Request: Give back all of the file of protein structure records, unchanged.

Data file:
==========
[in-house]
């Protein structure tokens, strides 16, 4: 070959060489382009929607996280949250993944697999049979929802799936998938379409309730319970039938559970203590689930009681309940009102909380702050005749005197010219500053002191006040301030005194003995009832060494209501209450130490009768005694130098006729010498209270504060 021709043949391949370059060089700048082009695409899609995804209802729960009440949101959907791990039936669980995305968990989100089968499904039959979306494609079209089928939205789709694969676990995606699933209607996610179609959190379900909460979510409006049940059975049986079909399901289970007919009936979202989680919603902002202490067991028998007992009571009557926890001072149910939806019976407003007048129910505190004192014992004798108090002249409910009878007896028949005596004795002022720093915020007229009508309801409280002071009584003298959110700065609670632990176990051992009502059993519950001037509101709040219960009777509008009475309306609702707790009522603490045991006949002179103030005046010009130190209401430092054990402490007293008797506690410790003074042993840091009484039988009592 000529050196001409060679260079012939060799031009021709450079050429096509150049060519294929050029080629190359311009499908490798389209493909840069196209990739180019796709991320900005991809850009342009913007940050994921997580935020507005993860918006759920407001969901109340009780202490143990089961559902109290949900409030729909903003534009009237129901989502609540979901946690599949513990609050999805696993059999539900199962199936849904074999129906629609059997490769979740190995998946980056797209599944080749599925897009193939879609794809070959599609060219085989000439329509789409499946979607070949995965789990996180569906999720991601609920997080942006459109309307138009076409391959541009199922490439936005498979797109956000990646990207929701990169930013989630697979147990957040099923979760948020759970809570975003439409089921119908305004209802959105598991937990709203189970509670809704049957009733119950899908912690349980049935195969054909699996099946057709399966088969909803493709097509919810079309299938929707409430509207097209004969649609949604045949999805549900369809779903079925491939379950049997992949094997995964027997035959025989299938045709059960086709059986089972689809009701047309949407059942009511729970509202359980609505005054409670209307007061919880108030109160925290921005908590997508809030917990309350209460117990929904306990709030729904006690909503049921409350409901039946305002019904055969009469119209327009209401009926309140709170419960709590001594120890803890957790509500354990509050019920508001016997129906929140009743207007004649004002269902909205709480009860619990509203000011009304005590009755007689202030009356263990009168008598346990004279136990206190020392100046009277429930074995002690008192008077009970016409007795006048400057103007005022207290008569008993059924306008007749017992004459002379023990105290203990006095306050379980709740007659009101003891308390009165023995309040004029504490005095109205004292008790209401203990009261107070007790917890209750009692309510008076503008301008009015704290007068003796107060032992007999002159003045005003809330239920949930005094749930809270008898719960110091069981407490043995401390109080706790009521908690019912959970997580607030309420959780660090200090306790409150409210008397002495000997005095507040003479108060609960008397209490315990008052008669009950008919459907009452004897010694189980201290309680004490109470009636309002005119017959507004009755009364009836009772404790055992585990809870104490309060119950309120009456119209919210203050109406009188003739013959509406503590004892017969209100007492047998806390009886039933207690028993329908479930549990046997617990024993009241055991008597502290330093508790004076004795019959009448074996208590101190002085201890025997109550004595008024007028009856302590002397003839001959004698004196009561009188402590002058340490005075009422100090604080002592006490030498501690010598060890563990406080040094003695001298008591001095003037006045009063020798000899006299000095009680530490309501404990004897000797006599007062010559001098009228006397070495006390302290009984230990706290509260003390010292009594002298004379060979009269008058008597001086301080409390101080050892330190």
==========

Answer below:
[in-house]
């Protein structure tokens, strides 16, 4: 070959060489382009929607996280949250993944697999049979929802799936998938379409309730319970039938559970203590689930009681309940009102909380702050005749005197010219500053002191006040301030005194003995009832060494209501209450130490009768005694130098006729010498209270504060 021709043949391949370059060089700048082009695409899609995804209802729960009440949101959907791990039936669980995305968990989100089968499904039959979306494609079209089928939205789709694969676990995606699933209607996610179609959190379900909460979510409006049940059975049986079909399901289970007919009936979202989680919603902002202490067991028998007992009571009557926890001072149910939806019976407003007048129910505190004192014992004798108090002249409910009878007896028949005596004795002022720093915020007229009508309801409280002071009584003298959110700065609670632990176990051992009502059993519950001037509101709040219960009777509008009475309306609702707790009522603490045991006949002179103030005046010009130190209401430092054990402490007293008797506690410790003074042993840091009484039988009592 000529050196001409060679260079012939060799031009021709450079050429096509150049060519294929050029080629190359311009499908490798389209493909840069196209990739180019796709991320900005991809850009342009913007940050994921997580935020507005993860918006759920407001969901109340009780202490143990089961559902109290949900409030729909903003534009009237129901989502609540979901946690599949513990609050999805696993059999539900199962199936849904074999129906629609059997490769979740190995998946980056797209599944080749599925897009193939879609794809070959599609060219085989000439329509789409499946979607070949995965789990996180569906999720991601609920997080942006459109309307138009076409391959541009199922490439936005498979797109956000990646990207929701990169930013989630697979147990957040099923979760948020759970809570975003439409089921119908305004209802959105598991937990709203189970509670809704049957009733119950899908912690349980049935195969054909699996099946057709399966088969909803493709097509919810079309299938929707409430509207097209004969649609949604045949999805549900369809779903079925491939379950049997992949094997995964027997035959025989299938045709059960086709059986089972689809009701047309949407059942009511729970509202359980609505005054409670209307007061919880108030109160925290921005908590997508809030917990309350209460117990929904306990709030729904006690909503049921409350409901039946305002019904055969009469119209327009209401009926309140709170419960709590001594120890803890957790509500354990509050019920508001016997129906929140009743207007004649004002269902909205709480009860619990509203000011009304005590009755007689202030009356263990009168008598346990004279136990206190020392100046009277429930074995002690008192008077009970016409007795006048400057103007005022207290008569008993059924306008007749017992004459002379023990105290203990006095306050379980709740007659009101003891308390009165023995309040004029504490005095109205004292008790209401203990009261107070007790917890209750009692309510008076503008301008009015704290007068003796107060032992007999002159003045005003809330239920949930005094749930809270008898719960110091069981407490043995401390109080706790009521908690019912959970997580607030309420959780660090200090306790409150409210008397002495000997005095507040003479108060609960008397209490315990008052008669009950008919459907009452004897010694189980201290309680004490109470009636309002005119017959507004009755009364009836009772404790055992585990809870104490309060119950309120009456119209919210203050109406009188003739013959509406503590004892017969209100007492047998806390009886039933207690028993329908479930549990046997617990024993009241055991008597502290330093508790004076004795019959009448074996208590101190002085201890025997109550004595008024007028009856302590002397003839001959004698004196009561009188402590002058340490005075009422100090604080002592006490030498501690010598060890563990406080040094003695001298008591001095003037006045009063020798000899006299000095009680530490309501404990004897000797006599007062010559001098009228006397070495006390302290009984230990706290509260003390010292009594002298004379060979009269008058008597001086301080409390101080050892330190």